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Netanyahu goes all out in battle against state budget

Former Prime Minister Benjamin Netanyahu will do whatever it takes politically to prevent the state budget from passing, thereby toppling the Bennett government.
Israeli Prime Minister Benjamin Netanyahu speaks before parliament votes to approve the new government, Jerusalem, June 13, 2021.

Israeli law considers the vote over the state budget as a vote of confidence in the government. Thus, with the 2021-22 budget scheduled to be voted on Nov. 4, former Prime Minister Benjamin Netanyahu faces one of his most critical junctures in the current era. A Knesset approval will cement the future of Prime Minister Naftali Bennett’s government for at least two years, meaning that Netanyahu’s prospects of returning to power in the foreseeable future will shrink to almost nil. On the other hand, if Netanyahu comes up with some sort of political ploy or a miracle occurs and he is able to deprive the government of the majority it needs to pass the budget, the Knesset will be automatically dissolved. In such an eventuality, Netanyahu will be crowned in an instant, at least in the eyes of the public, as Israel’s next prime minister.

Netanyahu obviously knows this. His many followers do, too. His successor Bennett, Foreign Minister Yair Lapid, Finance Minister Avigdor Liberman and Justice Minister Gideon Saar are also well aware of the stakes. The budget vote is a decisive battle of historic proportions waged by a fragile but determined multiparty coalition against the most powerful politician ever to operate in Israel, a man without inhibitions capable of doing anything it takes to turn back his wheel of fortune and make another comeback, against all odds.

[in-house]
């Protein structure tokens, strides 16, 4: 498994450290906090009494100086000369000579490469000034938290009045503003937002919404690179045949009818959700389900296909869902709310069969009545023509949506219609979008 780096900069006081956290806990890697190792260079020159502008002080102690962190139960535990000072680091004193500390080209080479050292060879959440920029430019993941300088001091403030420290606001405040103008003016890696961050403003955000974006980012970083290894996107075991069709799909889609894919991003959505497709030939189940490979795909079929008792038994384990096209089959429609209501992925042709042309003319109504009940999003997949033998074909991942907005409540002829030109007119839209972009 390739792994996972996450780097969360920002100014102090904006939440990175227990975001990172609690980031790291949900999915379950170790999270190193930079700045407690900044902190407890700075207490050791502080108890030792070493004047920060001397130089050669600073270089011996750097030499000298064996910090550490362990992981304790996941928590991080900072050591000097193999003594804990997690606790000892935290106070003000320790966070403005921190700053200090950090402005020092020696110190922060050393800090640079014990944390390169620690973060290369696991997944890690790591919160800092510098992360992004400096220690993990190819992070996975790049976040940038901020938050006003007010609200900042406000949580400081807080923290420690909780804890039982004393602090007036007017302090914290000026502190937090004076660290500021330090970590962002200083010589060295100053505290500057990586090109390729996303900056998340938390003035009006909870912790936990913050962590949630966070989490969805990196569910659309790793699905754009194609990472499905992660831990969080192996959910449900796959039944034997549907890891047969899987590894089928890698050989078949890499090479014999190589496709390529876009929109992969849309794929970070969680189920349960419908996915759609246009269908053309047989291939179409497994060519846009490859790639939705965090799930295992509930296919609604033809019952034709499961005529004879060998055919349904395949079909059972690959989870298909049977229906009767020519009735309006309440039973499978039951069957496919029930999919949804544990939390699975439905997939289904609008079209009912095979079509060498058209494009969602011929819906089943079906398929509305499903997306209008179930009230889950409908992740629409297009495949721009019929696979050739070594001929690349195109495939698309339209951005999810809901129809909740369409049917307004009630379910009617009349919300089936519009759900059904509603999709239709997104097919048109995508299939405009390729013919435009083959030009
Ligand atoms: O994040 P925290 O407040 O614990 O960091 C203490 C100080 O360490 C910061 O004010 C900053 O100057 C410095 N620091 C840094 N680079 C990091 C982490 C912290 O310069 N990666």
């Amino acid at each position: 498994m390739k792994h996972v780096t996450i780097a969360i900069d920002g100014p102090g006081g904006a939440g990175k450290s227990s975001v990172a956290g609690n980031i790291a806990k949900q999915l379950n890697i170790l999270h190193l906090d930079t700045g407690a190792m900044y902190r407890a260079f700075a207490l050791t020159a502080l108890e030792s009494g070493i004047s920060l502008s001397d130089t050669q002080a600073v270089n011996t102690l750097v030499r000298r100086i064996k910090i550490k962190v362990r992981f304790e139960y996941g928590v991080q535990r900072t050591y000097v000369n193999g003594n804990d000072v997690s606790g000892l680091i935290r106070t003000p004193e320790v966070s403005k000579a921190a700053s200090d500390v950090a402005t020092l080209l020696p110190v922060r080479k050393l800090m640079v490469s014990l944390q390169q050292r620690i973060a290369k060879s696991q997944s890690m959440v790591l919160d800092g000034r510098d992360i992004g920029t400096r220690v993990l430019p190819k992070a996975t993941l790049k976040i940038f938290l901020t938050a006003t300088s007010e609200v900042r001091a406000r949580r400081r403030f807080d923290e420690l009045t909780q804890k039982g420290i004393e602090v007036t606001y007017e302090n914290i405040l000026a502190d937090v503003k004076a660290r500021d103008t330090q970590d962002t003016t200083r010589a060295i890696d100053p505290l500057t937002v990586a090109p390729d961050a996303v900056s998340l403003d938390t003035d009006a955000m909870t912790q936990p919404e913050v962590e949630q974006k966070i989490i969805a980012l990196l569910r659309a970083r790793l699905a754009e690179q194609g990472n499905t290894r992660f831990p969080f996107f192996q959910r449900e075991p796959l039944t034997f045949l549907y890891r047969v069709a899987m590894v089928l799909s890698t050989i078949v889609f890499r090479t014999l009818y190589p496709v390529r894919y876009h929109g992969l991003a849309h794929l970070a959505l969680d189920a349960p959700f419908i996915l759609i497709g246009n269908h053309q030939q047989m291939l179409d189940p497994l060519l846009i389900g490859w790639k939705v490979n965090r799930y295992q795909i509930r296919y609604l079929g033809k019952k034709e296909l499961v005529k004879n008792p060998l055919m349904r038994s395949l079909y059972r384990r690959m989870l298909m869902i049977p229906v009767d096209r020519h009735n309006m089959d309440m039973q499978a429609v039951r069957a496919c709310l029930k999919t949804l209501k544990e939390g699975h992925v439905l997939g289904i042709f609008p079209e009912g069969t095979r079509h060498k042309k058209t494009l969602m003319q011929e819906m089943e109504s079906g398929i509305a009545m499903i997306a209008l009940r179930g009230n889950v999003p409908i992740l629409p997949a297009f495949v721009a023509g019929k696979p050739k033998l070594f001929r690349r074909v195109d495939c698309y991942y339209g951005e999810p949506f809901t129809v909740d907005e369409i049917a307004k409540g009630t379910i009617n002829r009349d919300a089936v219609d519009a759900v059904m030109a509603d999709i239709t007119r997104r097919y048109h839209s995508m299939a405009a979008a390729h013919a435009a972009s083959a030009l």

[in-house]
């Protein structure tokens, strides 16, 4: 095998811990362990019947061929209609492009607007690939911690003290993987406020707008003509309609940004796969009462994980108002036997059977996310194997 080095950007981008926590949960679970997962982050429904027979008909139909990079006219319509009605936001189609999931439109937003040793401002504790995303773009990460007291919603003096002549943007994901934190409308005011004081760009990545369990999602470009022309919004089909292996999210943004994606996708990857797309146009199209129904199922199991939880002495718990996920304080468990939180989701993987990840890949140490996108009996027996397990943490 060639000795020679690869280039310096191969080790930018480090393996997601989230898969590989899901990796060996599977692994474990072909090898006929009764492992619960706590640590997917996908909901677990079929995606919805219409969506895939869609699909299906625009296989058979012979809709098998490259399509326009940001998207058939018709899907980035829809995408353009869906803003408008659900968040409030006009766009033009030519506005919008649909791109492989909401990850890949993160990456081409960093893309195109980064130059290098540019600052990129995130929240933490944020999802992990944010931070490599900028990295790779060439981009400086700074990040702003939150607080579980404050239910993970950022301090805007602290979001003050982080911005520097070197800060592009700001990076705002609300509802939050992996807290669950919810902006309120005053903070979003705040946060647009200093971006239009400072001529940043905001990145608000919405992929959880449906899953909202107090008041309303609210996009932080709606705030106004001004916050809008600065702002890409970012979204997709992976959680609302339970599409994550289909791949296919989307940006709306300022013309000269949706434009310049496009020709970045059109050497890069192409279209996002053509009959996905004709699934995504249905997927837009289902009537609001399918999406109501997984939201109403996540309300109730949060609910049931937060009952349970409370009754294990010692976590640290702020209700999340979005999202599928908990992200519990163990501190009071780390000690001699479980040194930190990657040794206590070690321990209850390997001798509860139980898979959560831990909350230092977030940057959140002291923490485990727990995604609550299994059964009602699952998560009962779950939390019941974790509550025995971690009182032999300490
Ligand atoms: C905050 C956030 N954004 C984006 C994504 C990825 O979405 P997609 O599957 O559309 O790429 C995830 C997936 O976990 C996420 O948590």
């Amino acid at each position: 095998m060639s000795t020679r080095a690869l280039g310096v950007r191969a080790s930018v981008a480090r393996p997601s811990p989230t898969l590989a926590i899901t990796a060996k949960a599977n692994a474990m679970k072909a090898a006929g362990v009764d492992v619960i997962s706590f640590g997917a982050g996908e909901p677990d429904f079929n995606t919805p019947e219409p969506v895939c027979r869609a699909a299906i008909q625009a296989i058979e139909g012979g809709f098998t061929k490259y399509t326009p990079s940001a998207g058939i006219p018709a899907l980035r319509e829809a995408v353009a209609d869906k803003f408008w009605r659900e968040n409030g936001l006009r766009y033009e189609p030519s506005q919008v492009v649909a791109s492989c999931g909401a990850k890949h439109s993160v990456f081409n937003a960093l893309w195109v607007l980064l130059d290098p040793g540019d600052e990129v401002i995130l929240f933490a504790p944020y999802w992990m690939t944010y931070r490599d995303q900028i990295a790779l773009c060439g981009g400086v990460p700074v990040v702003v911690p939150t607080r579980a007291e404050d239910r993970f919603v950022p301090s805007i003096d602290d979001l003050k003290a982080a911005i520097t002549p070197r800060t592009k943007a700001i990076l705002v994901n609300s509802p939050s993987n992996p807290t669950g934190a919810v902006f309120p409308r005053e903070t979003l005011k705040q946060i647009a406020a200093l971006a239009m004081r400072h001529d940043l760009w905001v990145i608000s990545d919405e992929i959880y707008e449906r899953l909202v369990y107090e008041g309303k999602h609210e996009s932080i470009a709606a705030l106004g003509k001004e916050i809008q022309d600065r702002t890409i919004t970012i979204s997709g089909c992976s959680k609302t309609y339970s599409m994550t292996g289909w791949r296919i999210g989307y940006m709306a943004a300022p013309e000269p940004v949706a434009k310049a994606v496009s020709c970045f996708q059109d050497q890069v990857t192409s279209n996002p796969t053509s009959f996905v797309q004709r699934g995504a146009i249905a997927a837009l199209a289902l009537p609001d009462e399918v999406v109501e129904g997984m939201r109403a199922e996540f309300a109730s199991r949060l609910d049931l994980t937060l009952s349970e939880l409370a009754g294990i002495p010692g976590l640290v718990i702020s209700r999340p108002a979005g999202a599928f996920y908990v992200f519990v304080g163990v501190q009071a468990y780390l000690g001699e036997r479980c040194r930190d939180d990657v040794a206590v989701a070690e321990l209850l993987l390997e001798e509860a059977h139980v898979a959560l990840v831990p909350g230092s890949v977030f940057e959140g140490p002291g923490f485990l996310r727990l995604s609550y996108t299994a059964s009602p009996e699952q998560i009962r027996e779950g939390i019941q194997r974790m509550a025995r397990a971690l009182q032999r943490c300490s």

The first and most prominent victim of Netanyahu’s comeback salvation campaign is Knesset member Mansour Abbas, whose Islamist Ra’am party is the first Arab party to participate fully in an Israeli government. Just months after engaging with him in a highly publicized romance, Netanyahu has turned Abbas into the ultimate demon in recent weeks.

At the time, Netanyahu, who needed Ra’am’s four Knesset members for his desperate bid to form a government following the March 2021 elections, courted Abbas and activated his many associates in the press and social media to legitimize him as a potential partner. Netanyahu’s well-oiled propaganda machine ran around the clock to convince his voters that the time had come to reach out to Israel’s Arab minority, that Abbas does not support terrorism and that all Abbas wants is to take part in the democratic political game — in other words, it was high time for political coexistence.

Throughout the election campaign, Netanyahu boasted of a new nickname bestowed on him by Arab voters — Abu Yair, the father of Yair, his first-born son. He went on the stump to Bedouin Ra’am strongholds in Israel’s south, pledged allocations of tens of billions of shekels for Arab communities and convinced himself that having managed to split up the Arab Joint List prior to the elections and transfer one-third of its members (the Ra’am party of this Arab alliance) to his side, he would once again obtain the keys to the prime minister’s office.